Early reports suggest damage has been light from the destructive Nyxem virus.
Nyxem-E caught out PC users all over the world
The Windows virus was set to start deleting popular file types on 3 February and was known to have infected more than 300,000 machines.
But computer security groups in nations where Nyxem infections were high said few users lost data because of the bug.
Experts speculated that the publicity prior to Nyxem's trigger date may have prompted people to clean up machines and prepare defences.
Computer security companies have been sounding the alarm about Nyxem-E since 16 January when the virus first appeared. Nyxem-E is also known as Blackworm, MyWife, Kama Sutra, Grew and CME-24.
Since then anti-virus and mail filtering firms have caught millions of copies of the bug which is a variant of a malicious program that debuted in March 2004.
Unlike many more recent viruses, Nyxem-E is destructive and is timed to delete files in 11 popular formats it found on infected machines. A timer inside the malicious program set it to start deleting on the third of every month.
But as the early hours of 3 February unrolled, national computer security organisations reported few problems. Security firm Network Box said as the day progressed it was catching fewer and fewer copies of the bug.
NYXEM FILE TARGETS
DMP - Oracle files
DOC - Word document
MDB - Microsoft Access
MDE - Microsoft Access/Office
PDF - Adobe Acrobat
PPS - PowerPoint slideshow
PPT - PowerPoint
PSD - Photoshop
RAR - Compressed archive
XLS - Excel spreadsheet
ZIP - Compressed file
Security researchers had a very good idea of where the infections were concentrated because every compromised PC reported in to a website associated with the virus. In total more than 300,000 computers reported they had been infected.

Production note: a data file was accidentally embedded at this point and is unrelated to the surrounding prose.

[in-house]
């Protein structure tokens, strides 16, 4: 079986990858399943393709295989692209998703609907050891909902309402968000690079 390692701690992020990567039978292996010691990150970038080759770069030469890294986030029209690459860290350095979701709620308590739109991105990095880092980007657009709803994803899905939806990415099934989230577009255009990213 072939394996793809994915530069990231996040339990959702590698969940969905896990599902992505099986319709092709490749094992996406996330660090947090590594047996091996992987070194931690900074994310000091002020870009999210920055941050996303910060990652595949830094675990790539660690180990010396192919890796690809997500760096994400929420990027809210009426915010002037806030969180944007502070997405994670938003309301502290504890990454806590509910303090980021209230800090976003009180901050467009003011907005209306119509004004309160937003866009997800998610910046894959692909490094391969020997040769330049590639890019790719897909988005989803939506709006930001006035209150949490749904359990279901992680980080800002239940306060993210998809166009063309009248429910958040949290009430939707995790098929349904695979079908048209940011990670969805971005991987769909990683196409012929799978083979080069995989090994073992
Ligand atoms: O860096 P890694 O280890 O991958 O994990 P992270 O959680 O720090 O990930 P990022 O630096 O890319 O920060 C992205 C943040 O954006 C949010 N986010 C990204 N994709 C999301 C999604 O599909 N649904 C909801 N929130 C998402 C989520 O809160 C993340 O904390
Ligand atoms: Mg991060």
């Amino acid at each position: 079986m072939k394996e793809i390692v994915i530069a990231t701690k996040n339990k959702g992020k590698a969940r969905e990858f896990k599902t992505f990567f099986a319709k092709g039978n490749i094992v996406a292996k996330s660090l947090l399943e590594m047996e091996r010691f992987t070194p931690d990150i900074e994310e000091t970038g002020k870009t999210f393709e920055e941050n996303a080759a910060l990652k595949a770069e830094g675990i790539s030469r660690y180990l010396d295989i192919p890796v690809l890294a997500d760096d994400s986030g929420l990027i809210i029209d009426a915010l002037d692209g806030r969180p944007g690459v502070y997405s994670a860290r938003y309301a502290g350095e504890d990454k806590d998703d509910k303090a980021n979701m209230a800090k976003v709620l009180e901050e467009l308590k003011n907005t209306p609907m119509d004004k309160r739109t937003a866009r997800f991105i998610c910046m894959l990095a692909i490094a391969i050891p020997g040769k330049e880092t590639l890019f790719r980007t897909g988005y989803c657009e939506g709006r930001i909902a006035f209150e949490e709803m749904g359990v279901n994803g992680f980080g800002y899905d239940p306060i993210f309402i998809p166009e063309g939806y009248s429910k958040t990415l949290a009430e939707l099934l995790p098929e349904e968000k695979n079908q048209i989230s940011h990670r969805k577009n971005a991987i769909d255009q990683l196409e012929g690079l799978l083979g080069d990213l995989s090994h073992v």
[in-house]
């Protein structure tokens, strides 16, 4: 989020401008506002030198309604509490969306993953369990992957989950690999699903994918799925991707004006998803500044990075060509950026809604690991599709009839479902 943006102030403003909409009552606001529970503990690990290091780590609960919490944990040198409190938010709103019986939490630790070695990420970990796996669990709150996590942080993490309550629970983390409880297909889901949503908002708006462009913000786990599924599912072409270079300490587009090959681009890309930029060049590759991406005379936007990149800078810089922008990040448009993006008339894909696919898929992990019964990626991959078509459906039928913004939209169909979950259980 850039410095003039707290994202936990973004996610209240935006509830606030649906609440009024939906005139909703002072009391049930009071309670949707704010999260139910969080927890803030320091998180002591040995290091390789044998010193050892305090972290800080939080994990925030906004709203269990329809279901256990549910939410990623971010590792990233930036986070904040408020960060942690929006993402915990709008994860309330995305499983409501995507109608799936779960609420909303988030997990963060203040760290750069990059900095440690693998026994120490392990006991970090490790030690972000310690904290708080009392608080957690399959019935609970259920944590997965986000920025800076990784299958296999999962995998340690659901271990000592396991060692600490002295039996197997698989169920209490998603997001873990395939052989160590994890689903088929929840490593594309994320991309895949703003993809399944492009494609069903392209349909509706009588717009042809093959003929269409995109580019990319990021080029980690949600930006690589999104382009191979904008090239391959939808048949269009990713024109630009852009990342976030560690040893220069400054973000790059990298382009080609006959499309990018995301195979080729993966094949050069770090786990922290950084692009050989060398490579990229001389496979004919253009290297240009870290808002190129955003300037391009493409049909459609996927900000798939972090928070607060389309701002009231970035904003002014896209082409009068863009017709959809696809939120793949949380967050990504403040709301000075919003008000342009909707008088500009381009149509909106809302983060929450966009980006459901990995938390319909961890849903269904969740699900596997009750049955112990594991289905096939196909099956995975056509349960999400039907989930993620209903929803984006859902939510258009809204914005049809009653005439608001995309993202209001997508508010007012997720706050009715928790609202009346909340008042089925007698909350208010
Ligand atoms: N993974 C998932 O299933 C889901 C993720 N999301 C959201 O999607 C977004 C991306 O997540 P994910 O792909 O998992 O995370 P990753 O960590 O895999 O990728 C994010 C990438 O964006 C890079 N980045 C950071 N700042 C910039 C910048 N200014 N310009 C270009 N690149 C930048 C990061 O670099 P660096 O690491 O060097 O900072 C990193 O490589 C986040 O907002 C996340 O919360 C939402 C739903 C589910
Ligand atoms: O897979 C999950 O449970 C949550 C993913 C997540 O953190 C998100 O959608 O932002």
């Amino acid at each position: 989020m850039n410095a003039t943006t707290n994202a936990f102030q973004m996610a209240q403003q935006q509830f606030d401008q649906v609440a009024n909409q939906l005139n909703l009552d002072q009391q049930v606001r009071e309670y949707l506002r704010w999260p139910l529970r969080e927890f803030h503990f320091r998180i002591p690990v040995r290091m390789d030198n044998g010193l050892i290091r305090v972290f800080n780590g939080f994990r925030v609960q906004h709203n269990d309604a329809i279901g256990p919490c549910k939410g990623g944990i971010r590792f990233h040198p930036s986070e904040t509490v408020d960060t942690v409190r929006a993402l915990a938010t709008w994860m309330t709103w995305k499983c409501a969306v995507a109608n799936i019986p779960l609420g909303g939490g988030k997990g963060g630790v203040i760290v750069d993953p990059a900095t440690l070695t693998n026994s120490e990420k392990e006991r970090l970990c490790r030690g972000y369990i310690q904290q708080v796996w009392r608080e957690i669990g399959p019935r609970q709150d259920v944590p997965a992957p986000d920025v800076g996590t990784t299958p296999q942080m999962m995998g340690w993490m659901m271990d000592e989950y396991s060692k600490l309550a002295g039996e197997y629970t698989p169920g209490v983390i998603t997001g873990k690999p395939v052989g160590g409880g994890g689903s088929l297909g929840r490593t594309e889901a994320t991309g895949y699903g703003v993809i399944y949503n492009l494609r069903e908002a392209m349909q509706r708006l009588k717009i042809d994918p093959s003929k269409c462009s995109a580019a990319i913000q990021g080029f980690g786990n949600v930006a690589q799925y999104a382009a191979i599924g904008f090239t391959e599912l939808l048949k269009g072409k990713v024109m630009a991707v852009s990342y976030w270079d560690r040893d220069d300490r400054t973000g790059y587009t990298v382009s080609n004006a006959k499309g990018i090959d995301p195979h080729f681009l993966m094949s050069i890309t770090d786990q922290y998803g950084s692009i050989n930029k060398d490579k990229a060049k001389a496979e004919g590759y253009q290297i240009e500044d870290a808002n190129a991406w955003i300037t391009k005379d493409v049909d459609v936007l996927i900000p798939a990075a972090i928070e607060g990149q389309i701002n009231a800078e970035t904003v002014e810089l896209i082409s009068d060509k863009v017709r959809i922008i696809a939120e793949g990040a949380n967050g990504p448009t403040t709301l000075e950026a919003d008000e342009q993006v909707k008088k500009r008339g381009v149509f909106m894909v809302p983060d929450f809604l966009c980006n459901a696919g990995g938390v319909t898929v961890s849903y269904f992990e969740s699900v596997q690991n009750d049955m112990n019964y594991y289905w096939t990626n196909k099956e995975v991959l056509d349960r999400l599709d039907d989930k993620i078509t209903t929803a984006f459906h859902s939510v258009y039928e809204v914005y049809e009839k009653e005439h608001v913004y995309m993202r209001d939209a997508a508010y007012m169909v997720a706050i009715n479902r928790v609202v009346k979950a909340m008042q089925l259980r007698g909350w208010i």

According to early analysis of the statistics, infections were highest in India, Peru and Italy. Later work suggested Malaysia too could be hard hit.
One of the few reports of damage came from Milan's city government which shut down its computer network to clean up the infection.
But the Indian chapter of the Computer Emergency Response Team said it was getting a lot of calls for information about Nyxem-E but no-one was reporting data losses.
Similarly, computer security workers in Australia, Hong Kong and Japan said damage was light to non-existent.
Speaking on Friday afternoon, Itsuro Nishimoto, an executive at Tokyo-based computer security company LAC Corp, said: "It's well past the deadline but we haven't confirmed any cases of the Kama Sutra in Japan, which suggests we're not looking at a major outbreak."
Similar reports came from Hong Kong.
"Our assessment of the worm damage is 'not serious'," said Roy Ko from Hong Kong's national computer security co-ordination centre.
He added: "Big corporations will surely be able to avoid it if they update their anti-virus software frequently enough. We're more worried about individual users and small businesses."
TOP NYXEM NATIONS
1) India - 37%
2) Malaysia - 23%
3) Indonesia - 9%
4) Thailand - 5%
5) Philippines - 4%
6) United Arab Emirates - 3%
7) Singapore - 3%
8) United States - 2%
9) Peru - 2%
10) Sri Lanka - 1%
Source: Network Box
Analysis by mail filtering firm MessageLabs suggested that the number of infected machines pumping out copies of the virus had fallen to about 20,000 from the earlier high.
MessageLabs said the publicity surrounding the worm had led many to clean up computers prior to the trigger date. Its figures suggested that more than 11,000 computers were getting disinfected every day during the last week.
The virus is thought to have racked up a significant amount of victims because it falsely promised pornographic pictures and movies to those that opened attachments on e-mail messages it used to travel in.
Some of these messages managed to slip through defences because they were disguised as unusual types not typically associated with viruses.
Anti-virus companies urged people to update their security software and to use removal tools if they were unlucky enough to fall victim to the bug.